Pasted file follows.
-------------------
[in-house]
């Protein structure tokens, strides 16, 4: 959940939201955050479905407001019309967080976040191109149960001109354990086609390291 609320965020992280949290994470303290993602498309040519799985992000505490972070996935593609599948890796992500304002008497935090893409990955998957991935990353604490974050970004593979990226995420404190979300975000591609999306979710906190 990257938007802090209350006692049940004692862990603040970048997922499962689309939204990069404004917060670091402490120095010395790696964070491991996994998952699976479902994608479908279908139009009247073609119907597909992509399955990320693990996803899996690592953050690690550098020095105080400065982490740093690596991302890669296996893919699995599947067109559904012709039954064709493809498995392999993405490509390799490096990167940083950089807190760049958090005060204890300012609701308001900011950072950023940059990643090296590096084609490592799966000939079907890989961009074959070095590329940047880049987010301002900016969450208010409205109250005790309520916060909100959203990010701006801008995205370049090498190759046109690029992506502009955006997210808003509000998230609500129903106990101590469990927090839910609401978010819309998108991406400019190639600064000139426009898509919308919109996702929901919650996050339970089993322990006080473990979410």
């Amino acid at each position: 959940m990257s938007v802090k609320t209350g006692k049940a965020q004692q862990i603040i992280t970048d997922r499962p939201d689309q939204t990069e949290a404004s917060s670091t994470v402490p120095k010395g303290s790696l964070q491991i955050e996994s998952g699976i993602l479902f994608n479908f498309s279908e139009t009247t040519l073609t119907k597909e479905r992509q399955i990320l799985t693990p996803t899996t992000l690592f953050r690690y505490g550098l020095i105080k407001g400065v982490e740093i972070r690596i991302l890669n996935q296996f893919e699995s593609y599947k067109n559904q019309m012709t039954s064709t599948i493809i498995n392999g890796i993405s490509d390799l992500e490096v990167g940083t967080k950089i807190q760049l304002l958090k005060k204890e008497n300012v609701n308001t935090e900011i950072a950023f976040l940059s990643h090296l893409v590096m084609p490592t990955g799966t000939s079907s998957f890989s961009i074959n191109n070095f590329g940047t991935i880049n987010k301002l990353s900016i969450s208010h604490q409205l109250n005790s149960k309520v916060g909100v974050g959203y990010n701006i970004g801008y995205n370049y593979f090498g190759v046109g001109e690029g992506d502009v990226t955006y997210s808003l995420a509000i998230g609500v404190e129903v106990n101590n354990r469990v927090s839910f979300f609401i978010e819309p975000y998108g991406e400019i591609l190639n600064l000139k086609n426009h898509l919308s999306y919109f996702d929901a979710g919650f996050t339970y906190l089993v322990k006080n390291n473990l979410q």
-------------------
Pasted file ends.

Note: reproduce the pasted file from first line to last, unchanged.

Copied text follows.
[in-house]
């Protein structure tokens, strides 16, 4: 959940939201955050479905407001019309967080976040191109149960001109354990086609390291 609320965020992280949290994470303290993602498309040519799985992000505490972070996935593609599948890796992500304002008497935090893409990955998957991935990353604490974050970004593979990226995420404190979300975000591609999306979710906190 990257938007802090209350006692049940004692862990603040970048997922499962689309939204990069404004917060670091402490120095010395790696964070491991996994998952699976479902994608479908279908139009009247073609119907597909992509399955990320693990996803899996690592953050690690550098020095105080400065982490740093690596991302890669296996893919699995599947067109559904012709039954064709493809498995392999993405490509390799490096990167940083950089807190760049958090005060204890300012609701308001900011950072950023940059990643090296590096084609490592799966000939079907890989961009074959070095590329940047880049987010301002900016969450208010409205109250005790309520916060909100959203990010701006801008995205370049090498190759046109690029992506502009955006997210808003509000998230609500129903106990101590469990927090839910609401978010819309998108991406400019190639600064000139426009898509919308919109996702929901919650996050339970089993322990006080473990979410």
């Amino acid at each position: 959940m990257s938007v802090k609320t209350g006692k049940a965020q004692q862990i603040i992280t970048d997922r499962p939201d689309q939204t990069e949290a404004s917060s670091t994470v402490p120095k010395g303290s790696l964070q491991i955050e996994s998952g699976i993602l479902f994608n479908f498309s279908e139009t009247t040519l073609t119907k597909e479905r992509q399955i990320l799985t693990p996803t899996t992000l690592f953050r690690y505490g550098l020095i105080k407001g400065v982490e740093i972070r690596i991302l890669n996935q296996f893919e699995s593609y599947k067109n559904q019309m012709t039954s064709t599948i493809i498995n392999g890796i993405s490509d390799l992500e490096v990167g940083t967080k950089i807190q760049l304002l958090k005060k204890e008497n300012v609701n308001t935090e900011i950072a950023f976040l940059s990643h090296l893409v590096m084609p490592t990955g799966t000939s079907s998957f890989s961009i074959n191109n070095f590329g940047t991935i880049n987010k301002l990353s900016i969450s208010h604490q409205l109250n005790s149960k309520v916060g909100v974050g959203y990010n701006i970004g801008y995205n370049y593979f090498g190759v046109g001109e690029g992506d502009v990226t955006y997210s808003l995420a509000i998230g609500v404190e129903v106990n101590n354990r469990v927090s839910f979300f609401i978010e819309p975000y998108g991406e400019i591609l190639n600064l000139k086609n426009h898509l919308s999306y919109f996702d929901a979710g919650f996050t339970y906190l089993v322990k006080n390291n473990l979410q």